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Sponsor

Hen Reproductive Health Sponsorship

Because hens are selectively bred to unnaturally lay more than 300 eggs per year their reproductive systems ultimately fail.  Once a hen begins to suffer from reproductive failure the complications are so severe that their lives are at risk.

Many of the hens here at The Chicken Rescue are suffering from reproductive failure and require a hormonal implant called Suprelorin Implant, that temporarily halts egg production, in order to survive.

These implants are very costly but absolutely necessary. The implants last approximately four to five months before another is needed.


You can help by sponsoring one of these lovely ladies for $35 a month to help cover the cost of her implant.

The Hens

Hope

Hope was found after she had been thrown in a dumpster, like trash, and left to die. Her recovery was long and while her external injuries healed her reproductive system is very weak and beginning to fail. 

Click here to sponsor Hope.

Georgia

Georgia was once a "backyard layer" who was disposed of once she started laying fewer eggs. Once here, Georgia started showing signs of reproductive failure. Her abdomen began to fill with fluid and she stopped eating. We took her to an avian vet who started her on the hormonal implant immediately. Georgia is on her second implant and due for another mid-January.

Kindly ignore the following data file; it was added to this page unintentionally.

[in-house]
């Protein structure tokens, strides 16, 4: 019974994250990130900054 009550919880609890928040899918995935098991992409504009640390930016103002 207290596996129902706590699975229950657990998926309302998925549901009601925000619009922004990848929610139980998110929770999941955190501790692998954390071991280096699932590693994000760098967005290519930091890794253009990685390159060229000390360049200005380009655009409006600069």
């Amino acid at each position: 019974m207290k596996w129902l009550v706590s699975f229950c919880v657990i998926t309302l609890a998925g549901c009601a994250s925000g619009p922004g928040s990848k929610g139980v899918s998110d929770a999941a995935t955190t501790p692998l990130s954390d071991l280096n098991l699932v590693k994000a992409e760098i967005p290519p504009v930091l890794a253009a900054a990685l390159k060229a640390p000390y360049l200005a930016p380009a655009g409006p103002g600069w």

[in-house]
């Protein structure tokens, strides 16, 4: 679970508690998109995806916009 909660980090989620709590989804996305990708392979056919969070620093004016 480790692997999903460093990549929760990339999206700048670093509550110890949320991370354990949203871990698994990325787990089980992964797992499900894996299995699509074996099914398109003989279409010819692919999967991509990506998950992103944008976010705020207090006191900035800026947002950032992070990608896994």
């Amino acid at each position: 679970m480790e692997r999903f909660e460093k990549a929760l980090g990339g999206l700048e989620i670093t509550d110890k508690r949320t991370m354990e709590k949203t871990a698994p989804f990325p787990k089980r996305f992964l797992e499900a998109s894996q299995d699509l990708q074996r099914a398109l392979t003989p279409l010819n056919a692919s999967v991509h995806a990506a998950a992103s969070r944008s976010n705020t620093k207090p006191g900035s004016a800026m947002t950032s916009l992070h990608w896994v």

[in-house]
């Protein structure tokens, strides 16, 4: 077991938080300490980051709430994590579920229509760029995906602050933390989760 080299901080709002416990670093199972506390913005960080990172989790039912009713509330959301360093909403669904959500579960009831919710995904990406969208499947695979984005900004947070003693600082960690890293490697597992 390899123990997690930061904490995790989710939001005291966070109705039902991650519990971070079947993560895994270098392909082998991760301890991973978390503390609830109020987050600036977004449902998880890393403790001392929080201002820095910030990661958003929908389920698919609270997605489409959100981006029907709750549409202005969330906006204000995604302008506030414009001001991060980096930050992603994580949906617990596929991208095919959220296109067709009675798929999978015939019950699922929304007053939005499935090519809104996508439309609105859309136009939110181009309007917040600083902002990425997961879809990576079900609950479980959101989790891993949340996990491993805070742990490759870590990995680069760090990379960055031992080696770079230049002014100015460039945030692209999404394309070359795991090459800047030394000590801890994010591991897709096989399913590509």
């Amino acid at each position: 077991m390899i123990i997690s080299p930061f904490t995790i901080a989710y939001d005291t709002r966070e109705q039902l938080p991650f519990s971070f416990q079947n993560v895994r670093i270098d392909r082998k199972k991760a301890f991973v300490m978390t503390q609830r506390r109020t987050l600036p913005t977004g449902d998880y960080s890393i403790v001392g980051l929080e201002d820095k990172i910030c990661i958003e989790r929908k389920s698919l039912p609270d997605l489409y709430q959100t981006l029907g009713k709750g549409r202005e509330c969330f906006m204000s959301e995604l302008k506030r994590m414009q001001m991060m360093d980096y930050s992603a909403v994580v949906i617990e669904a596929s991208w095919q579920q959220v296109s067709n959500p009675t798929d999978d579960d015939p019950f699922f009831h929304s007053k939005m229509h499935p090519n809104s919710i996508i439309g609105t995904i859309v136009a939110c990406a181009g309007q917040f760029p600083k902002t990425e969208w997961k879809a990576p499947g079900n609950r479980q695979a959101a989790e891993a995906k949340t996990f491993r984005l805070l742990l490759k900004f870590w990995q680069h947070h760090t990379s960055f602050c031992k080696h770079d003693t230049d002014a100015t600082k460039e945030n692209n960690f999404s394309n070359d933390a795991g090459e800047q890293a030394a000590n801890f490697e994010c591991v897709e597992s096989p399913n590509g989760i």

Click here to sponsor Georgia.

Mia

Mia was rescued when she escaped from a truck headed to a slaughterhouse just north of Houston.  She began to show signs of reproductive failure within the first couple months of being here. Her signs were slightly different than Georgia's. She stopped eating, began to lose a lot of weight and had abnormal discharge from her vent. She had developed  Egg Yolk Peritonitis and was started on antibiotic. It is now time for Mia to be implanted to reduce the possibility of more severe complications.

Click here to sponsor Mia.

Maggie

Maggie (aka Magpie) is a tiny silkie who you wouldn't expect to be suffering from reproductive failure. Even though she is considered an ornamental breed she is not spared from this deadly disease. Maggie started showing  symptoms a few months ago. She stopped eating and had discharge from her vent. She was started on antibiotics for infection and implanted. Maggie is due for her second implant at the end of January.

Click here to sponsor Maggie.